Allen McCrary Vanausdall attended the common schools until he was twelve years old, at which time he began earning his own living, first by piling brush for wood choppers, and later as farm helper. Still later he worked for his father, assisting him in clearing eighty acres of timber which work was completed in 1858. He was then engaged in coopering for a time when he went to Grafton, and was there interested in a flour mill for two years. For several years thereafter, he was engaged in running an engine in a stone quarry, and one in a sawmill, and he also operated a threshing machine. When he was thirty years old he began doing carpenter work at Grafton, and continued there for three years. Mr. Vanausdall then located in Otterville and followed his trade for thirty years, working all over the county, and while living there rented a house, but later bought a residence at Dow. A year later he sold that and in April 1908, moved to Jerseyville, and commenced working at his trade in this city. He bought property on the east side, and established himself in a grocery business as he decided to engage in something which would not take him away from home, his wife being in ill health at that time. From time to time he has invested in city property, and owns some very desirable residences and the building in which his business is located.
On May 6, 1860, Mr. Vanausdall was married to Agnes Ann Hillman, born in Iowa, January 28, 1844, died July 28, 1915. She was a daughter of James and Anna Hillman. Mr. and Mrs. Vanausdall became the parents of the following children: Rachel R., who is Mrs. V. A. Dodson, of Jerseyville, has two children; Ethel, who married Clyde Sutherland, and Iola, who is married to Charles Dillings and has three children, Nordica, Charles and Robert; James, John, Sarah, and Mamie, all of whom are deceased; Millie W. and Lillie W., twins, of whom the latter is deceased, and the former is Mrs. Richards Edsall, of Detroit, Mich., and has three children, Frelove, Allen, and Clyde; Egbert, who lives at Alton, Ill., married Maggie Lessner; and Martha, Frederick and Edward, all of whom are deceased. In politics, Mr. Vanausdall is a Democrate, and he served one term as constable of Otterville. In 1872, while living at Otterville, he joined the Odd Fellows, and still maintains his connection with that lodge.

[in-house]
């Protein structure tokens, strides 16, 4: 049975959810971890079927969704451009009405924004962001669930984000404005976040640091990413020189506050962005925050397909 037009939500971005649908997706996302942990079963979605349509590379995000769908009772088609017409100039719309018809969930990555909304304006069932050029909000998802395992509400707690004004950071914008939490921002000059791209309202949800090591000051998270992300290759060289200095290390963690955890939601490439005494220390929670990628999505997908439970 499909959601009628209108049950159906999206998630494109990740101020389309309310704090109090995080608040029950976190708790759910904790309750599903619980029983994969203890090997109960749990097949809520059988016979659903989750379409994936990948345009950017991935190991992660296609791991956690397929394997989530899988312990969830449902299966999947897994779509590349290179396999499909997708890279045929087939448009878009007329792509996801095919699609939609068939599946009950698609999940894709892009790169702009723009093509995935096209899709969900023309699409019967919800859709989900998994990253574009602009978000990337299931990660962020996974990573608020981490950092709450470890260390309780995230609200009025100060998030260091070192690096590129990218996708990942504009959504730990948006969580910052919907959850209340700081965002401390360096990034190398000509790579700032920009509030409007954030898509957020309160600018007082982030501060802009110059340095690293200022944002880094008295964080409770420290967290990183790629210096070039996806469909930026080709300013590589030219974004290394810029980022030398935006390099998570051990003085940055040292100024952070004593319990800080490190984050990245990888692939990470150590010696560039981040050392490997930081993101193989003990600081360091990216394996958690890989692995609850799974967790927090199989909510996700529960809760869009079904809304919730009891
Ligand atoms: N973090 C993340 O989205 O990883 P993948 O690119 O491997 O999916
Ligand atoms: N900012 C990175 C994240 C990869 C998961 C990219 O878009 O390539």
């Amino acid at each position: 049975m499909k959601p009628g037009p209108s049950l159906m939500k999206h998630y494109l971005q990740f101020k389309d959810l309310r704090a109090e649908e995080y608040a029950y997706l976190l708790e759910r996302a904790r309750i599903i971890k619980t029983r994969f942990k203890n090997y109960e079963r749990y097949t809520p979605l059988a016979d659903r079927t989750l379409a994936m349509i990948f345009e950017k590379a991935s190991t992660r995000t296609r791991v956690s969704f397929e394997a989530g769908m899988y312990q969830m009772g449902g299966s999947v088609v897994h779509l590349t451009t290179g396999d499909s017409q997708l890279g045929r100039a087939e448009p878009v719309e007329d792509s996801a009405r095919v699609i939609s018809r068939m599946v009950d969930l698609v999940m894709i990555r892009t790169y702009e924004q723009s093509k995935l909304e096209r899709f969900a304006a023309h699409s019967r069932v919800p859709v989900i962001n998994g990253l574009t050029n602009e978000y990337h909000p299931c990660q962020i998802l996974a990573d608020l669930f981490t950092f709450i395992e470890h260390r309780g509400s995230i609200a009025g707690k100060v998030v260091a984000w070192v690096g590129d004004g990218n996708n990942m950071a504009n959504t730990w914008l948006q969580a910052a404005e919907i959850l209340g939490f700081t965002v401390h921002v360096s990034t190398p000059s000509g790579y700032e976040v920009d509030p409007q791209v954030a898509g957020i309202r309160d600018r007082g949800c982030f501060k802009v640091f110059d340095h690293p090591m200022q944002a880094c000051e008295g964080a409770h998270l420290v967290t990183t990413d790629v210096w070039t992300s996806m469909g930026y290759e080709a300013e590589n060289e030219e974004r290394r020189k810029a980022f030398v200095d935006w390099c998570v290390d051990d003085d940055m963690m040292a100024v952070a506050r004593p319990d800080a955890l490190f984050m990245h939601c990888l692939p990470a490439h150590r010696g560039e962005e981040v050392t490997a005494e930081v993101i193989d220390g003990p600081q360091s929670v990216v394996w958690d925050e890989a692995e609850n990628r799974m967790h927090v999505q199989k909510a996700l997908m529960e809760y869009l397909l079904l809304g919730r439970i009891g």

Van Dike, Charles Henry - one of the substantial men of Jerseyville, who is highly respected wherever known, was born at Rocky Hill, N. J., December 12, 1935, a son of Reoloff H. and Maria (Comfort) Van Dike, natives of New Jersey. The maternal grandparents were Rev. David and Sarah (Trimble) Comfort, the latter being a daughter of Alexander Trimble, who was born in Ireland in 1726, and came to the American Colonies in 1749. The paternal grandparents were Reoloff and Charity (Bergen) van Dike, the former of whom was a son of Reoloff Van Dike, born in 1767, and died in 1805. Reoloff H. Van Dike, was a physician who, in 1836, at the solicitation of Dr. Edward A. D'Arcy, came to Jerseyville, and being satisfied with the outlook, returned to New Jersey for his family, driving back with them overland and arriving the second time in Jerseyville, June 30, 1837. On July 14, 1837, a little daughter was added to the family, and she was named Sarah Eliza. She was born on the present site of Jerseyville, being the first white chlld born in the neighborhood. She is now deceased. Dr. Van Dike continued to practice until his death, which occurred September 6. 1845. He and his wife had the following children: Charles Henry; Sarah Eliza, who became Mrs. Marshall S. Parker; Edward Livingston, who died in 1907; and Margaret Jane, who died in 1913, was the first wife of Isaac V. Brown, and after his death she was married (second) to LeRoy H. Anderson, who is also deceased; and two children died in infancy.